"Resolved, That the county funds now in the hands of the treasurer of Winneshiek County, be and the same are hereby appropriated, not exceeding the sum of $2,000 for the purpose of equipping the military company known as the Decorah Guard', and that the Clerk of the District Court be and he is hereby authorized to issue county warrants to Levi Bullis, D. H. Hughes and C.C. Tupper, who shall constitute a committee for the negotiation of said county warrants, and the purchase of said equipments, the said committee first giving bonds to said county, conditioned that the said appropriation be used for the purpose designed, faithfully and truly.
“Resolved, that the families of each member of the 'Decorah Guard' receive the following weekly allowance during their term of service, viz: Three dollars per week for the wife, and one dollar per week for each child, to the extent of three."
Many of the actors in those stirring scenes are men from among us, while several who remained at home contributed these resolutions to Spark's History, and to it we shall be indebted for most of the remainder of this chapter.
On the 20th of April, 1861, just six days after the booming of cannon, heard at Sumpter, had sounded the alarm of civil war, a meeting of the patriotic citizens of Winneshiek County, and Decorah in particular, was held in the Court House. It was held for the purpose of giving expression to the outraged feelings of a liberty-loving people at the atrocious stroke made against human freedom and American liberty, and to declare their adhesion to the old flag that waved from the Court House dome above them.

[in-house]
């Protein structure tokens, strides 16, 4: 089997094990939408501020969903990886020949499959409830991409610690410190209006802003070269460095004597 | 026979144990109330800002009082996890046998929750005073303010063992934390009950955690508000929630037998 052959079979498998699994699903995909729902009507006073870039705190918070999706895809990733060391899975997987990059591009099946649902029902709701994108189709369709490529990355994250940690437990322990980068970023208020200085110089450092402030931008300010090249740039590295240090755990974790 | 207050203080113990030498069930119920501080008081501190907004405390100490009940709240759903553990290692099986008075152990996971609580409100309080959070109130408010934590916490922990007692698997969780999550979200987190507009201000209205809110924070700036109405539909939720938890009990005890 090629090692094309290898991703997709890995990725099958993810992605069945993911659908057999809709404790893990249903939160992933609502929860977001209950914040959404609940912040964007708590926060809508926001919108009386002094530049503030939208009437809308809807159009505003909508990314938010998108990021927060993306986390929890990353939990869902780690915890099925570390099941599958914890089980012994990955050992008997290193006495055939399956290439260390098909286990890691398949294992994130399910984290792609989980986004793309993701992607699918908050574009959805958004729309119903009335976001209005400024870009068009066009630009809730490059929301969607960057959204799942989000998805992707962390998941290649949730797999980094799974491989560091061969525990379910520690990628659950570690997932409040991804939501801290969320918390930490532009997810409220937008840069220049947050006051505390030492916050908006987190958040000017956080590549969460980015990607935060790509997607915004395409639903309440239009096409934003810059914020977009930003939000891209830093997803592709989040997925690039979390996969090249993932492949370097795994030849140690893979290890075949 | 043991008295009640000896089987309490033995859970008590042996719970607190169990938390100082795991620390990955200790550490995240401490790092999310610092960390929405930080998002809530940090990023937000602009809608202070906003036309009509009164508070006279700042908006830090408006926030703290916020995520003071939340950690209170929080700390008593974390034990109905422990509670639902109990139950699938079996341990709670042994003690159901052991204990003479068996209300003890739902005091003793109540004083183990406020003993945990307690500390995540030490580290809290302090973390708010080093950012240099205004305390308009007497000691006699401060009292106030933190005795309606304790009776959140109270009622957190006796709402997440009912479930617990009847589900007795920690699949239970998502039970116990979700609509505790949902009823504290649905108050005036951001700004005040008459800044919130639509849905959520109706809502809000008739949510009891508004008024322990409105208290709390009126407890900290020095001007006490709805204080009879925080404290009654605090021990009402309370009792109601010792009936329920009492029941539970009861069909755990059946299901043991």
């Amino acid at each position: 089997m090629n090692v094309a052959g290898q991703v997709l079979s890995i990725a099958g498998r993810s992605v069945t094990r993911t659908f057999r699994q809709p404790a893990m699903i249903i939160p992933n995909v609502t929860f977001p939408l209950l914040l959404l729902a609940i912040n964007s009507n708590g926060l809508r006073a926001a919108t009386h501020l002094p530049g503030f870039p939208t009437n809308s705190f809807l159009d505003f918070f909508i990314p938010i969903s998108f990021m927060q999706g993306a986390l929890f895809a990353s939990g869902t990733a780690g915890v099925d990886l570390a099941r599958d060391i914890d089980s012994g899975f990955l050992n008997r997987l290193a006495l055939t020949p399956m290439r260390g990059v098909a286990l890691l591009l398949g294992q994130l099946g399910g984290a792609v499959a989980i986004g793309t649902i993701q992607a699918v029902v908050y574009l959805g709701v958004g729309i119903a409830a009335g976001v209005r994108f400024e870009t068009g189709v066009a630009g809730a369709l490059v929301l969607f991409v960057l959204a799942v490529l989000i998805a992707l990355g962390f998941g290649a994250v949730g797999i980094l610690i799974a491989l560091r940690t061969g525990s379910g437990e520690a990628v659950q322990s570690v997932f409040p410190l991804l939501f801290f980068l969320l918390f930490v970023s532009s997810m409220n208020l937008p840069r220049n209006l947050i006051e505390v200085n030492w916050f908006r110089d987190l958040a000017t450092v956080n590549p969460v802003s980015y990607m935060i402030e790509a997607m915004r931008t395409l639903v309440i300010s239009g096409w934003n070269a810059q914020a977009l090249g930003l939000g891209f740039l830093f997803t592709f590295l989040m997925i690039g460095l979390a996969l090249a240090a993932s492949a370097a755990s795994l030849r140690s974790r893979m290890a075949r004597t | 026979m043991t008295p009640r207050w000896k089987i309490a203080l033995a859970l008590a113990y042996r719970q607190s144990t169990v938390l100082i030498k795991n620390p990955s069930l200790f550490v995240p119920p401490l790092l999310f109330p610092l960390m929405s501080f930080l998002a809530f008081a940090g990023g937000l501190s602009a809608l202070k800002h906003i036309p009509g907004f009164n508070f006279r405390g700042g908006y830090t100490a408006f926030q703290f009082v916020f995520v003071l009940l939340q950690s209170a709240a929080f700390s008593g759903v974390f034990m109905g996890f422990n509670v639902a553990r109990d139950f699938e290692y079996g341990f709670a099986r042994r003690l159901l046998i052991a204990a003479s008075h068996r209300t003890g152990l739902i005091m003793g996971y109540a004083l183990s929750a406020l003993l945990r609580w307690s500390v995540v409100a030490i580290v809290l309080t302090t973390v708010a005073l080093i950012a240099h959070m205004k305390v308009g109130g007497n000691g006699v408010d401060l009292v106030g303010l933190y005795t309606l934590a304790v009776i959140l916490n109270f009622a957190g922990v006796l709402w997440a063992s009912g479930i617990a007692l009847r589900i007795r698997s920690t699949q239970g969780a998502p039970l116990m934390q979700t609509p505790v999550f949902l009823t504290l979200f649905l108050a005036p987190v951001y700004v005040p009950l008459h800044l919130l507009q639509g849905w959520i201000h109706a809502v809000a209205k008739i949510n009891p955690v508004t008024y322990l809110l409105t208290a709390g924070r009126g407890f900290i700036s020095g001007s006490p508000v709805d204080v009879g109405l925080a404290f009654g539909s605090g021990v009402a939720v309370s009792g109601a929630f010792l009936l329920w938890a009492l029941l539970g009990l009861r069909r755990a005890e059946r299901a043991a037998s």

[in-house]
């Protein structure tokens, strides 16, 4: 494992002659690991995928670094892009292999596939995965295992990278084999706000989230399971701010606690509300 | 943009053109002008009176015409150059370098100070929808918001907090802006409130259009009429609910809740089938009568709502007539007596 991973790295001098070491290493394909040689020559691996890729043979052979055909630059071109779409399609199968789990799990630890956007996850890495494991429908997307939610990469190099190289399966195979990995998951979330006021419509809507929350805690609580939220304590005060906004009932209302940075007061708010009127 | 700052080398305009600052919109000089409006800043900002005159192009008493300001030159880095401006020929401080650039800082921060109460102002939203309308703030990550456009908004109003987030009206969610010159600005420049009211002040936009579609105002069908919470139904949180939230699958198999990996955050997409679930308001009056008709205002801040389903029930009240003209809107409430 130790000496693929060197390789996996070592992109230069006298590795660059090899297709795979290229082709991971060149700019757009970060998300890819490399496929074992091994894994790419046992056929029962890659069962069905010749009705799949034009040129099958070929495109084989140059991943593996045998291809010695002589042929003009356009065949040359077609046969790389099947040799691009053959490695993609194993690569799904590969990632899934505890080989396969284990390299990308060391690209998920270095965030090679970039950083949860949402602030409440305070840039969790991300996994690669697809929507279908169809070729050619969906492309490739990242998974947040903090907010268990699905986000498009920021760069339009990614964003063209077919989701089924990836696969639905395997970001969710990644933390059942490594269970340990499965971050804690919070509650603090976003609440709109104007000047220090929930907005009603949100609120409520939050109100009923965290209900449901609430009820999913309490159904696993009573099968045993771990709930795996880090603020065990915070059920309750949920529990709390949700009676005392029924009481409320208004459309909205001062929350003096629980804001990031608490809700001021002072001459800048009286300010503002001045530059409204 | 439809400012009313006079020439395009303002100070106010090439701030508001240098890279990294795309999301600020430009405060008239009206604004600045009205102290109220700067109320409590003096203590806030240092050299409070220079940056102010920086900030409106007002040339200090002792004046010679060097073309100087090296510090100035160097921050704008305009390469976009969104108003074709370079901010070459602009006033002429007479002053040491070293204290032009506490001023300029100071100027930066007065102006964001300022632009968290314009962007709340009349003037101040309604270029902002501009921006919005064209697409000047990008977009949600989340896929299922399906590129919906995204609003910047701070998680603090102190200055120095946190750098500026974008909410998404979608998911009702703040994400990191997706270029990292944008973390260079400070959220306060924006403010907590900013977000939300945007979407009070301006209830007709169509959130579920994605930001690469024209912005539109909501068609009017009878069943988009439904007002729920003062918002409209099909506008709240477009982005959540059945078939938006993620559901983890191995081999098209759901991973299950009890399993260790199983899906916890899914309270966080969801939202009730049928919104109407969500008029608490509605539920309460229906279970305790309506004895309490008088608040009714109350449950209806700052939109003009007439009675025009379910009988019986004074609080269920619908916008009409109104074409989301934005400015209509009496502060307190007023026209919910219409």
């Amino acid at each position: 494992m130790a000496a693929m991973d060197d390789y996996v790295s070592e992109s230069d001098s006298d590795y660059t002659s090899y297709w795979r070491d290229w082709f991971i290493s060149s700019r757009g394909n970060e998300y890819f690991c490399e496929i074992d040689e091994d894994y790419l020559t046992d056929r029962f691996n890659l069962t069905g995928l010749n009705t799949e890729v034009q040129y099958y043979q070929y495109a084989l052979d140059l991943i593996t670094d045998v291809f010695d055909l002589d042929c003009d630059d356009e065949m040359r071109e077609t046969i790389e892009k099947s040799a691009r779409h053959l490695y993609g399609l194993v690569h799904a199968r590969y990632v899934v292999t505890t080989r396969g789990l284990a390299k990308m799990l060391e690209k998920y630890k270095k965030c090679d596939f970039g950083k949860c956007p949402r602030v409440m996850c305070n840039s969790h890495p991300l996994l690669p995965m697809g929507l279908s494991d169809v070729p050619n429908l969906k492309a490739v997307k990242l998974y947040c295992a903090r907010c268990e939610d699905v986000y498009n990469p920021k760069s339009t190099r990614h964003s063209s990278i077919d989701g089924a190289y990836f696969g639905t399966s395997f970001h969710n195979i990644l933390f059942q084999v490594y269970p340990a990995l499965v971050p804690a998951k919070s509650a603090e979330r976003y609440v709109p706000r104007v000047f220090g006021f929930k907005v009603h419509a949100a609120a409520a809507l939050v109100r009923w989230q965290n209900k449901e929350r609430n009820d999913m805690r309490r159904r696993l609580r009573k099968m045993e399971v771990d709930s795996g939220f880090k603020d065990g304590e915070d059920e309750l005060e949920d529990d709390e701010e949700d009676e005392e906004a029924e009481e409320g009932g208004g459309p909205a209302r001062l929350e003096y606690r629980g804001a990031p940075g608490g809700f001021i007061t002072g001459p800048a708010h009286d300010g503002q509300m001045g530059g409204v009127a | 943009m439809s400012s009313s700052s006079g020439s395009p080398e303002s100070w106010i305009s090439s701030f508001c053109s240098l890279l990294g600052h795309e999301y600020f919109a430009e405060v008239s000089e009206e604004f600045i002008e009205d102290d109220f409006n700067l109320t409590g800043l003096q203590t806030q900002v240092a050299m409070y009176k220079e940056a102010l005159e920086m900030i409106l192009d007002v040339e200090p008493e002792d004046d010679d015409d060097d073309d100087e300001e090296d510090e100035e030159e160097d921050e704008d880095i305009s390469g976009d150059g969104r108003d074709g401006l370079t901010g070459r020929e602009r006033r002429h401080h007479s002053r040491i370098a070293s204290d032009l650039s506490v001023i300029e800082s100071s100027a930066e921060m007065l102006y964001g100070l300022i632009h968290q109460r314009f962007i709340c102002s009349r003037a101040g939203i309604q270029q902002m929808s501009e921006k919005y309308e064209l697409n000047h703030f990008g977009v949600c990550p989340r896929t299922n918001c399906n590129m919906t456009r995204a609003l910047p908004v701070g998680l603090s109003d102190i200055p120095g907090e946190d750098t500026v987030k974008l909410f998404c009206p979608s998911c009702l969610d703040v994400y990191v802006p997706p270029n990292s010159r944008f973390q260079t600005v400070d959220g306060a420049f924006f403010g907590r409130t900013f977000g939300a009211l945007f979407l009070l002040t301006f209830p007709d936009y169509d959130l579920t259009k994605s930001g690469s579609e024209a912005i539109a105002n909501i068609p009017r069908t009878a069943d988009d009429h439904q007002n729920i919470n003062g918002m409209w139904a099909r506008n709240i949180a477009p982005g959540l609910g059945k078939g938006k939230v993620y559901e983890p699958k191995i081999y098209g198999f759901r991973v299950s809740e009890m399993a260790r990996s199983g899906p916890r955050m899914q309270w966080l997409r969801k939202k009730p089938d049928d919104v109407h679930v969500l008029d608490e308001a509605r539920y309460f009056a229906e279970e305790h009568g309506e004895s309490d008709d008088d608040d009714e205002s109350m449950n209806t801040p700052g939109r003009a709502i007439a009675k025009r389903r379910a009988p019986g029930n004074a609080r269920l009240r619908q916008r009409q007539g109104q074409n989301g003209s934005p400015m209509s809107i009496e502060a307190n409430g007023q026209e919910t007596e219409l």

The brave who died in the mountains of Arkansas, the marshes of Louisiana, the rocky fastnesses of Georgia, and the swamps of Carolina, are remembered less vividly by their old comrades as year by year passes away, and when this generation has gone there will be few to recall the names of the youthful heroes of Winneshiek County who faced fatigue and sickness, steel and ball, and died in the fierce front of battle, facing the foe, or fell victims to malarious diseases. But while their individual memories will have perished, the cause for which they died, the cause for which they perished, the cause of liberty and humanity will remain, and future generations will derive fresh courage to struggle for the right from the glorious example of the citizensoldiers who crushed the "Great Rebellion.”
It was Abraham Lincoln, our noble, martyred President, who said at Gettysburg, "The world will not long remember what we may say here, but they can never forget what we have done here." And it is a fitting thing that the custom of observance of May 30, of last year, as Decoration Day, has been established; a day when we can strew with flowers the graves of those who sleep in our cemeteries, and revive the memories of those who sleep in
distant or unknown graves, holding the names of them all in grateful recollection, and rendering more precious the heritage they have transmitted to us and to our children.
The meeting was called to order, and Capt. John H. Simpson made chairman. This distinction was paid the aged gentleman because of his efficiency in commanding and his co-operation with the first militia company ever organized in Decorah.
Capt. John H. Simpson was born in Ganston, England, March 22, 1796, and died at Decorah, July 2, 1869. He had been a member of the Royal Life Guards (Body Guard of the King) and as one of the battalion, was on his way to the field when the battle of Waterloo was fought. In 1828 he came to America and settled in New York City. He came to Decorah in 1850, and here for thirteen years he lived an honest, blameless life. He was elected Captain of the Decorah Guards on the formation of the company in 1859.